This class will provide a broad overview of general church history. We will then focus on the Anabaptist and Pietist movements, especially as they relate to the formation and development of the Brethren groups. This is a two-part class. Plan to take both parts.


This course is intended to lay down a measure in a world where truth is slippery and often subject to interpretation. Where “Christian Values” become a political slogan, and “good people” are our allies despite their faulty core beliefs. Where Facebook “friends” post memes about the power of God, despite a lifestyle that is anything but Godly. In the process we often fight among ourselves, doing Satan’s work for him. The purpose of this course is to lay the measure of Jesus Christ against the cults, religions, and worship in our contemporary world.


While Protestant translations of the Bible contain 66 books, the Roman Catholic and Eastern Orthodox Churches recognize additional canonical books as well.  Where did these books, collectively known as the Apocrypha, come from and why aren’t they part of our Bible?  How reliable are they, and what value is there in studying them?


The goal of this class is to acquire a firm grasp of the teachings and themes of these two general epistles. Peter covers topics from salvation and suffering to spiritual deception and the return of Christ. These letters are packed with warnings and encouragements for Christian living.


A detailed study of Jesus Christ and His relationship to the “I Am” metaphors in John’s gospel. Why did Jesus describe himself in these terms? How do they relate to each other? We will look at spiritual and practical applications to further our Christian growth.


Have you ever been visited by someone who said they wanted to study the Bible with you so that you might discover the truth together?  Jehovah’s Witnesses claim to have much in common with evangelical Christians, and they seem to be well versed in the scriptures.  But what do they really believe and how can we effectively witness to those who have been ensnared by this false religion?


While we may consider Hosea as one of the minor prophets, his message vividly illustrates the major doctrine in all Scriptures.  The theme of God’s unconditional love is magnified and extended beyond those deserving it.  God expresses tender words towards His erring people inviting them to turn from sin to reconciliation with Him.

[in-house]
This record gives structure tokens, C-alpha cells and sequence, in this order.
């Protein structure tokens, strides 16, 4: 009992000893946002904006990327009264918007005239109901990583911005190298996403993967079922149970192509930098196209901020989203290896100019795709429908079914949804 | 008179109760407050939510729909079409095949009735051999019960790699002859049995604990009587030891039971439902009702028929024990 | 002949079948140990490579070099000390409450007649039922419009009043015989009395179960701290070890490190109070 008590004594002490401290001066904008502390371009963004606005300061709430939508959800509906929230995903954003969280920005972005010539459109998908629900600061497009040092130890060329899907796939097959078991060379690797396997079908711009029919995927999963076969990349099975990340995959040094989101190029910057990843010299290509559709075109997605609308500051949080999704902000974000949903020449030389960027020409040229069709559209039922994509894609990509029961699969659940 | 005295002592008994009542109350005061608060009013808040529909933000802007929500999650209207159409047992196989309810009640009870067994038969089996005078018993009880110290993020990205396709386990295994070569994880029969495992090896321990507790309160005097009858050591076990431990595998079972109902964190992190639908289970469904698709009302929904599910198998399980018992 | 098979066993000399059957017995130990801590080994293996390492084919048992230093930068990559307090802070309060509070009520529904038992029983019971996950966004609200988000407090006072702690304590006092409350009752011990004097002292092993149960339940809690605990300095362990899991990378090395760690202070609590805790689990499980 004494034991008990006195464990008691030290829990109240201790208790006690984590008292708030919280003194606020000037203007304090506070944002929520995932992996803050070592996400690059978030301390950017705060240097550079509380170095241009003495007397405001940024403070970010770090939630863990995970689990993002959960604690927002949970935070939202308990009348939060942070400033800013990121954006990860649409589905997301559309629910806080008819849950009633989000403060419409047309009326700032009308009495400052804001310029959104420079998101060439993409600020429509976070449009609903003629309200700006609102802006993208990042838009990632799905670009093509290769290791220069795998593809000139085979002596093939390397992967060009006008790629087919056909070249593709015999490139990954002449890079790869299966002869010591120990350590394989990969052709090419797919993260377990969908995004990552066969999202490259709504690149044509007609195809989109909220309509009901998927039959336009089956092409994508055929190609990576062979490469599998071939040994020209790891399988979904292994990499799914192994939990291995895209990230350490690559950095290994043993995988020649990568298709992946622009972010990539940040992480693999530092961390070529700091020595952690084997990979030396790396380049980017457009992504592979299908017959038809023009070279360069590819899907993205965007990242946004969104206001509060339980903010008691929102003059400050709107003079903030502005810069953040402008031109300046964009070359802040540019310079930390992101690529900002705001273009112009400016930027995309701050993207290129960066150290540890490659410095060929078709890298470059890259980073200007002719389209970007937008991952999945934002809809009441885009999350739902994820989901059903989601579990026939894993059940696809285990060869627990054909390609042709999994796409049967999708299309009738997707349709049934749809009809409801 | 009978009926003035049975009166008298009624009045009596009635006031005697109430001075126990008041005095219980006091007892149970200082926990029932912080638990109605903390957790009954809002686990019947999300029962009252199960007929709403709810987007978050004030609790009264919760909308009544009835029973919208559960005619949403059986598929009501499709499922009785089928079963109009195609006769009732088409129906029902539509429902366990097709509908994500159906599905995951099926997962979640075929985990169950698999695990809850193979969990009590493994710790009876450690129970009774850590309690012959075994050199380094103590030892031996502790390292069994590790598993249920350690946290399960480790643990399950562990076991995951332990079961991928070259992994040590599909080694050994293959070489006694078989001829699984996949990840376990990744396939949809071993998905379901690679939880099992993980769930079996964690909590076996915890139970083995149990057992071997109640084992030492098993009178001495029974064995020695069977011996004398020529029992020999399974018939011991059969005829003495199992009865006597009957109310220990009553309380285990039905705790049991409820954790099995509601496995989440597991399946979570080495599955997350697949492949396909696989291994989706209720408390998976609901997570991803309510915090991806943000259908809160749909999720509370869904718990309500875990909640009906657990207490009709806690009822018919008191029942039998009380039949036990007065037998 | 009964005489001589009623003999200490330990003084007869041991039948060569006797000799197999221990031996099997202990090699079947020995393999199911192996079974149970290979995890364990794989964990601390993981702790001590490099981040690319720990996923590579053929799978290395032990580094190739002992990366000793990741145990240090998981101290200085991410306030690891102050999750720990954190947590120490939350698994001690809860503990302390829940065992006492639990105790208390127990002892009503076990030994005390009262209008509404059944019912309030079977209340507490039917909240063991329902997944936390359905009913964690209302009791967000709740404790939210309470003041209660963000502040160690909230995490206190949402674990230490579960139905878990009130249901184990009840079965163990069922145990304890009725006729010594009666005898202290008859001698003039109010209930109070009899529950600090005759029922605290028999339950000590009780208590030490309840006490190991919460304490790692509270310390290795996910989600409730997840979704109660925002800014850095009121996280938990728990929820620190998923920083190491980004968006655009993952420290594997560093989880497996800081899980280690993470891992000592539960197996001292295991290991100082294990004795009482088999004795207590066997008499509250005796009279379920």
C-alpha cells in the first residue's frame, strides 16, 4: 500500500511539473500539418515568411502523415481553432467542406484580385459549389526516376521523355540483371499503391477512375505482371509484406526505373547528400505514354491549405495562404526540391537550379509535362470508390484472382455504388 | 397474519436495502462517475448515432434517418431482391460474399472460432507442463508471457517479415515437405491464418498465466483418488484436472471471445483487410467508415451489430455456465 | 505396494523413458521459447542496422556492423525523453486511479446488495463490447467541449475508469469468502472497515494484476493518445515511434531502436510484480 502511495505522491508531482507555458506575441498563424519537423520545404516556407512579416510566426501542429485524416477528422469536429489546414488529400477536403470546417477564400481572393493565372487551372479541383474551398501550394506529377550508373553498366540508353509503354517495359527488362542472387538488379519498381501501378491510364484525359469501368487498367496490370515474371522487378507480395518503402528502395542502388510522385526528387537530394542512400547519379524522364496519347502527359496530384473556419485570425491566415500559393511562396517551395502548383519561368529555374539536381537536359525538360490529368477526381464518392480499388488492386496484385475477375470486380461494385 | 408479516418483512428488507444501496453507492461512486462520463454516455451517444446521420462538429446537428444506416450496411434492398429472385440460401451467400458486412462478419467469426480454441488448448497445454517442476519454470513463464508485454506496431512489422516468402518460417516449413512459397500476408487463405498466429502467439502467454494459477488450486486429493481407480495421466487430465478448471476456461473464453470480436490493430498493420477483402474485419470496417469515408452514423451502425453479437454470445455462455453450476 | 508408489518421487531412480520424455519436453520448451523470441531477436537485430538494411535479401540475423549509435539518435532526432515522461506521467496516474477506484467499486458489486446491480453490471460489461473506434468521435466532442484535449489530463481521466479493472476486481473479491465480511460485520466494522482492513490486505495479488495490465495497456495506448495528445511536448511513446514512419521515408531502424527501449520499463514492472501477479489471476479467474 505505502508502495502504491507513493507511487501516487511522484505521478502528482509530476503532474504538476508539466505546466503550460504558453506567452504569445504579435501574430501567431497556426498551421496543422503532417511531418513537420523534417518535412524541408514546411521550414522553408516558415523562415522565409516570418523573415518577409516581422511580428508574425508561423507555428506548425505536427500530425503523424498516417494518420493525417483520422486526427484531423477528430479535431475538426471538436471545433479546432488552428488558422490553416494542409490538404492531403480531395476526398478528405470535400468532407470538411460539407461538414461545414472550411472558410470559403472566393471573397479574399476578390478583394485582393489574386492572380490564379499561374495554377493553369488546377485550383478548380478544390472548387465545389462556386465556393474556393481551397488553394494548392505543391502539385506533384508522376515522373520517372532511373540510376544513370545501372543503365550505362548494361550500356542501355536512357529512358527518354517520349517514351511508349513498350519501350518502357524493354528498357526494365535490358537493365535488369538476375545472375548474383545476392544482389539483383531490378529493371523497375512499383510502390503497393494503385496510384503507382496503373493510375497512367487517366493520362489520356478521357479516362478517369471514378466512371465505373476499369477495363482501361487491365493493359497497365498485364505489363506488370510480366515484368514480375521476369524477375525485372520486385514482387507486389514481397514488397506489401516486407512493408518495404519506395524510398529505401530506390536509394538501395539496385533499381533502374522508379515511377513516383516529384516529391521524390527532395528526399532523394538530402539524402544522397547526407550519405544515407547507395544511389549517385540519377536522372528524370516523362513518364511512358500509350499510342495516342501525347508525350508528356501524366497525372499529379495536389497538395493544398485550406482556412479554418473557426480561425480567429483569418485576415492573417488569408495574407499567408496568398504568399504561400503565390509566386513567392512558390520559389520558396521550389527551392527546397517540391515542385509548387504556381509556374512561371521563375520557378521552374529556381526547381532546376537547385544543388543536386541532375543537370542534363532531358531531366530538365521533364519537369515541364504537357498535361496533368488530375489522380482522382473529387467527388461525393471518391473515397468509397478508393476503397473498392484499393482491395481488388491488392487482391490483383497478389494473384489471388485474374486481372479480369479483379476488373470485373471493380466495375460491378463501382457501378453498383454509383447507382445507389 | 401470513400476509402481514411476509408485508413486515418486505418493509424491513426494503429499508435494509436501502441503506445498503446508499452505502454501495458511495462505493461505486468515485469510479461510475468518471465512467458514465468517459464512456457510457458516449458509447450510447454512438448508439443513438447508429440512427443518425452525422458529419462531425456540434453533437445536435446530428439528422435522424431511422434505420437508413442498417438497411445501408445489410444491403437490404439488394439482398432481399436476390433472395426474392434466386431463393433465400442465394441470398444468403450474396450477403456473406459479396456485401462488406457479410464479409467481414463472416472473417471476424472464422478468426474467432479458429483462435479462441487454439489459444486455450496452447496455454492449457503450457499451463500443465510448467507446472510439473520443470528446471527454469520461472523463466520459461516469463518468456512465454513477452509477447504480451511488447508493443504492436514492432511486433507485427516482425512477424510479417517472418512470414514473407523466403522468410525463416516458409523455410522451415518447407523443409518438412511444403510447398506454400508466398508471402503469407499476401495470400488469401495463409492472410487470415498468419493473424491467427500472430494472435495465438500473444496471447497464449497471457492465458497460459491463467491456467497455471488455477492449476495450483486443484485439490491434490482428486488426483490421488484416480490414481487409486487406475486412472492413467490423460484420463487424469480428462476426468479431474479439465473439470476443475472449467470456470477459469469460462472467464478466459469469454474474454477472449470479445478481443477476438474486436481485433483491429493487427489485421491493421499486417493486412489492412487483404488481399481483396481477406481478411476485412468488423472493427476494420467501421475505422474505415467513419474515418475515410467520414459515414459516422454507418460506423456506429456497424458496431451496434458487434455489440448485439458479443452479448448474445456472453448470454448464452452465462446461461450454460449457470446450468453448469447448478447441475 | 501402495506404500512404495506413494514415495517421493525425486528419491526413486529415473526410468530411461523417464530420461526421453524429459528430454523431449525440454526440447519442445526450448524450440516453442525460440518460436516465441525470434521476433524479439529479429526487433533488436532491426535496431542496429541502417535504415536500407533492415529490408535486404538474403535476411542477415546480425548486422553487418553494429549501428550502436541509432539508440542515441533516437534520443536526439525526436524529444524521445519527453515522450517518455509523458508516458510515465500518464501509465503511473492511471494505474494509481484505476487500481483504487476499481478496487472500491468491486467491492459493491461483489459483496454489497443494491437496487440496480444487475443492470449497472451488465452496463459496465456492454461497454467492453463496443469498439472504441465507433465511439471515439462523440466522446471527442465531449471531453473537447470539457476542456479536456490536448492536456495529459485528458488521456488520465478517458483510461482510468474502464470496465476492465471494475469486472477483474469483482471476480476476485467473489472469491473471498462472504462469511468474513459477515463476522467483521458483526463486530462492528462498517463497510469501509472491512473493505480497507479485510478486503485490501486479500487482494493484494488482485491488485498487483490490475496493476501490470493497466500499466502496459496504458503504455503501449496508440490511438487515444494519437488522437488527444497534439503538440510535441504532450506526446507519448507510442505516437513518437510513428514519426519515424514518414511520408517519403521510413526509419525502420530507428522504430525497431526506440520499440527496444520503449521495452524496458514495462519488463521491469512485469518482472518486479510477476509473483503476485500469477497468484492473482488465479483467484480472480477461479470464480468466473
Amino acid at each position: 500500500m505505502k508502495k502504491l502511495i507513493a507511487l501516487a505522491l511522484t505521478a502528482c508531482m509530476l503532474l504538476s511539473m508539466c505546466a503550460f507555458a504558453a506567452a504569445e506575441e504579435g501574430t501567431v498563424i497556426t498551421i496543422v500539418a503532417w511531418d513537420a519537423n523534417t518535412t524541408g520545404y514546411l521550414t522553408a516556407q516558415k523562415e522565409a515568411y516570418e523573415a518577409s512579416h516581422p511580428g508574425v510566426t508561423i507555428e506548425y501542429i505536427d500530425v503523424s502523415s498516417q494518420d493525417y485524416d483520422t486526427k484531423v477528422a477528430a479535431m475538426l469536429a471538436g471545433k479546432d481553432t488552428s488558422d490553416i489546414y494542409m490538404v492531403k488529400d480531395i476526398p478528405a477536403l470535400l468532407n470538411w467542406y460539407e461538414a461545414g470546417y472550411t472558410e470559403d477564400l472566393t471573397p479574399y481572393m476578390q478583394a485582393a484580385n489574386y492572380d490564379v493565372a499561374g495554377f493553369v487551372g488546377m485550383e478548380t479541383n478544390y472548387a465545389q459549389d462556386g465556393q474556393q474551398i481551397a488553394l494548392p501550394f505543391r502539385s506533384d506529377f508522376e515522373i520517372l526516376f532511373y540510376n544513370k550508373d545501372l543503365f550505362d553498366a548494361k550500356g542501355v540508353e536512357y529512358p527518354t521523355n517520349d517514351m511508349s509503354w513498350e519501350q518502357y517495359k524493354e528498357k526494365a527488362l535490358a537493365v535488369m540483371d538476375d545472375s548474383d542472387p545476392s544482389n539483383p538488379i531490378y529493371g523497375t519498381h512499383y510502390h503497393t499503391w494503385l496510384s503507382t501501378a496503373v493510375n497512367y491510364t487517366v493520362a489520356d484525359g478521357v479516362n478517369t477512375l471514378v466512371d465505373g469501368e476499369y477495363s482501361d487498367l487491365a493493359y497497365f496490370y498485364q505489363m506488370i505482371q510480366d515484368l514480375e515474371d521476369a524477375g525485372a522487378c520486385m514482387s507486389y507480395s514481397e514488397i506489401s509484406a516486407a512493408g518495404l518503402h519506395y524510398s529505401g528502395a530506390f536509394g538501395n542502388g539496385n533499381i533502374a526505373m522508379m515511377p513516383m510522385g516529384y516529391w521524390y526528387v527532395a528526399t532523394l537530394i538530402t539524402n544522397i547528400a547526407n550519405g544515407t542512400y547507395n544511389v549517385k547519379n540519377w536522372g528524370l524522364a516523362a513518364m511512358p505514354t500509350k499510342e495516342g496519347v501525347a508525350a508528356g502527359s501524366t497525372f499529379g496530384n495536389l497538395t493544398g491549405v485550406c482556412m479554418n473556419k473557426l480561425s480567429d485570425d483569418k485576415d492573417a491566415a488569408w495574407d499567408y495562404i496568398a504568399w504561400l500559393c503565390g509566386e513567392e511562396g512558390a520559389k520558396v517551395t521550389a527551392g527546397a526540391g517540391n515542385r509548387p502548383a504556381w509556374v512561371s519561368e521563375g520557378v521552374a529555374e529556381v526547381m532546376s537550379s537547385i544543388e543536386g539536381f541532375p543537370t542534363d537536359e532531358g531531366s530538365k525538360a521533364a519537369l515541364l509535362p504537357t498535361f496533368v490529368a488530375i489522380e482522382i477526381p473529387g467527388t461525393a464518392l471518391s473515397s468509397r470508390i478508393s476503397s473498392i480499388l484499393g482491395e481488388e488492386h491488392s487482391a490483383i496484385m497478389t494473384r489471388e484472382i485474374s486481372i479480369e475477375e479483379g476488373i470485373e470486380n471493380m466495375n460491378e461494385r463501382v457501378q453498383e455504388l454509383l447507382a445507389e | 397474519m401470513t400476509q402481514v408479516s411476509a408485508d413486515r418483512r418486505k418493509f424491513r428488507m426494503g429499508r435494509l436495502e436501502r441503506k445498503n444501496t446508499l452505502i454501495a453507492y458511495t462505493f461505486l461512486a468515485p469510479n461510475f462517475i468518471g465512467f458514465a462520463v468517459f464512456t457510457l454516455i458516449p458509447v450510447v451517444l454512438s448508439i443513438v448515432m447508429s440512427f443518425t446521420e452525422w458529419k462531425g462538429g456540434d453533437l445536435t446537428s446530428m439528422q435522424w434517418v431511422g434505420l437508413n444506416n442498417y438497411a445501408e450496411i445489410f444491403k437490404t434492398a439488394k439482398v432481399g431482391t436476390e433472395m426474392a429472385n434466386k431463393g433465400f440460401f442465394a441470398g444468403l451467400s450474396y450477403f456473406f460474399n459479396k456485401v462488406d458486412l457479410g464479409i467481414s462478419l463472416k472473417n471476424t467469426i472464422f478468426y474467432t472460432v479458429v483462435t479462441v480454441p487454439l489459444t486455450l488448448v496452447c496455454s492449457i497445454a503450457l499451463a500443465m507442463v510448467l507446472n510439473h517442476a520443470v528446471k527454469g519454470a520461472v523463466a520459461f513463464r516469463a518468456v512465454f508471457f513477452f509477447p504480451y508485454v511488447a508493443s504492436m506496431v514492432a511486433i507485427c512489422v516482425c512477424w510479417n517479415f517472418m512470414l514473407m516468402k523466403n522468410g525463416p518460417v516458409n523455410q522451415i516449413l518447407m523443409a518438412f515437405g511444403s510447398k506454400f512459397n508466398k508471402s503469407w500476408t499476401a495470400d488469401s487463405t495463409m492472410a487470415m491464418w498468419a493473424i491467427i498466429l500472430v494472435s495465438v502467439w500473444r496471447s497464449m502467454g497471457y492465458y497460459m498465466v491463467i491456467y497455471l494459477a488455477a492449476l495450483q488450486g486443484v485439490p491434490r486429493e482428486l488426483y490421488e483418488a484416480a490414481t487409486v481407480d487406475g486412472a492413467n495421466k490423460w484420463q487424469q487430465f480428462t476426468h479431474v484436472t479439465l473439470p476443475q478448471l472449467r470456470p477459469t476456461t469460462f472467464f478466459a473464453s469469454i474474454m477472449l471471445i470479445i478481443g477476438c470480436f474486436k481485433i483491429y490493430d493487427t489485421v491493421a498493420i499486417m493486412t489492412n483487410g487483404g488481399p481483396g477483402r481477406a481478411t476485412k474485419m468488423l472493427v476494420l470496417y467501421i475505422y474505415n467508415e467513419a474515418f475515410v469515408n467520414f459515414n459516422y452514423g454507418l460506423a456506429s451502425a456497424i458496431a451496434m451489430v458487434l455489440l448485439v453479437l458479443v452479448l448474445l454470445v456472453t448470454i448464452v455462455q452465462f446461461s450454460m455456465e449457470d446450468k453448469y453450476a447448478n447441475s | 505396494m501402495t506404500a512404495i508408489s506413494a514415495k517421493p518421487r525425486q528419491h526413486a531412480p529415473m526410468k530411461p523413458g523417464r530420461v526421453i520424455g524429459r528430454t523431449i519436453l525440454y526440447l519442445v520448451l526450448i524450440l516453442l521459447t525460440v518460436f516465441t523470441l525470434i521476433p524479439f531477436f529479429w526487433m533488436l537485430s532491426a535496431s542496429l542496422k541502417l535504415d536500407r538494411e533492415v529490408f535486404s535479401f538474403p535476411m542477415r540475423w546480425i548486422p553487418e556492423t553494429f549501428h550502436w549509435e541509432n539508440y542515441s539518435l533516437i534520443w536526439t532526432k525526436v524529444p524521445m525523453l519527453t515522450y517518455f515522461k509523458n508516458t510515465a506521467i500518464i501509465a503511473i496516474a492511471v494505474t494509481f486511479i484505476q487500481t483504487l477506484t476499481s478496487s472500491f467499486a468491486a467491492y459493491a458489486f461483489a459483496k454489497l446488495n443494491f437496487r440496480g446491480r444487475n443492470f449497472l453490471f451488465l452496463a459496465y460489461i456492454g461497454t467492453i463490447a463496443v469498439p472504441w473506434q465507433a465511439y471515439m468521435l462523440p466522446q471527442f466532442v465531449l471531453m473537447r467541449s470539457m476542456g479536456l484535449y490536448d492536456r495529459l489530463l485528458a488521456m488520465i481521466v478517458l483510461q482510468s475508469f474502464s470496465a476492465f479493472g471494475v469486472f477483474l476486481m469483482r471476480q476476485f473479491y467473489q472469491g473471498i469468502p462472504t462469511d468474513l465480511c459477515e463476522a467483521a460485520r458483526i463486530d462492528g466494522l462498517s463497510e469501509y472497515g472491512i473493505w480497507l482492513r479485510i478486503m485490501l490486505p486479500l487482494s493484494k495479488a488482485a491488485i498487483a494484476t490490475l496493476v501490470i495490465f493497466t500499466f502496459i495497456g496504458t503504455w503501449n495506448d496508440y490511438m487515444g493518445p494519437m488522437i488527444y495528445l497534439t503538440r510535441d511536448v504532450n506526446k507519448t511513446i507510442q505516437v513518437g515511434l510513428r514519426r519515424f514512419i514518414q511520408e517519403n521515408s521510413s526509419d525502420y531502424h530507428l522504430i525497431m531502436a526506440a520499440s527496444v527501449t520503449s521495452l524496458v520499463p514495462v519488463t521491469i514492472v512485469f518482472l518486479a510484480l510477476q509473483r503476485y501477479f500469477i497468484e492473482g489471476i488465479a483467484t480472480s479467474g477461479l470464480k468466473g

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The Brethren Bible Institute believes in the discipline of the whole person (spirit, soul, and body). We will aim to train students not only about how to study the Bible in a systematic way (2 Timothy 2:15), but also how to live soberly and righteously and godly in this present world (Titus 2:12). God calls Christians to the highest of character when He commands us to be holy (1 Peter 1:15), and holiness requires discipline.

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Personal appearance and grooming tell much about one's character. Students are expected to be dressed in good taste. In an attempt to maintain Scriptural expressions of simplicity, modesty, and nonconformity, the following regulations shall be observed while attending BBI.

MEN should be neatly attired and groomed at all times. Fashion extremes and the wearing of jewelry should be avoided on campus. The hair should not fall over the shirt-collar when standing, nor should it cover the ears.

WOMEN should wear skirts cut full enough and of sufficient length to at least come to the knees when standing and sitting. Form-fitting, transparent, low-neckline, or sleeveless clothing will not be acceptable. Slacks and culottes are permitted only for recreation and then only when worn under a skirt of sufficient length. Wearing jewelry should be avoided on campus. Long hair for women is encouraged and all Church of the Brethren girls (and others with like convictions) shall be veiled on campus.

The Institute reserves the right to dismiss any student whose attitude and behavior is not in harmony with the ideals of the School, or whose presence undermines the general welfare of the School, even if there is no specific breach of conduct.

The Brethren Bible Institute is intended to provide sound Bible teaching and wholesome Christian fellowship for all who desire it. The Bible School Committee worked hard and long at the task of arriving at standards, which will be pleasing to the Lord. It is not always easy to know just where the line should be drawn and we do not claim perfection. No doubt certain standards seem too strict for some and too loose for others. If you are one who does not share all these convictions, we hope you will agree to adjust to them for the School period, for the sake of those who do. We are confident that the blessings received will far outweigh any sacrifice you may have to make. If you have a special problem or question, please write to us about it. To be accepted as a student at BBI, you will need to sign a statement indicating that you will cooperate with the standards of the School.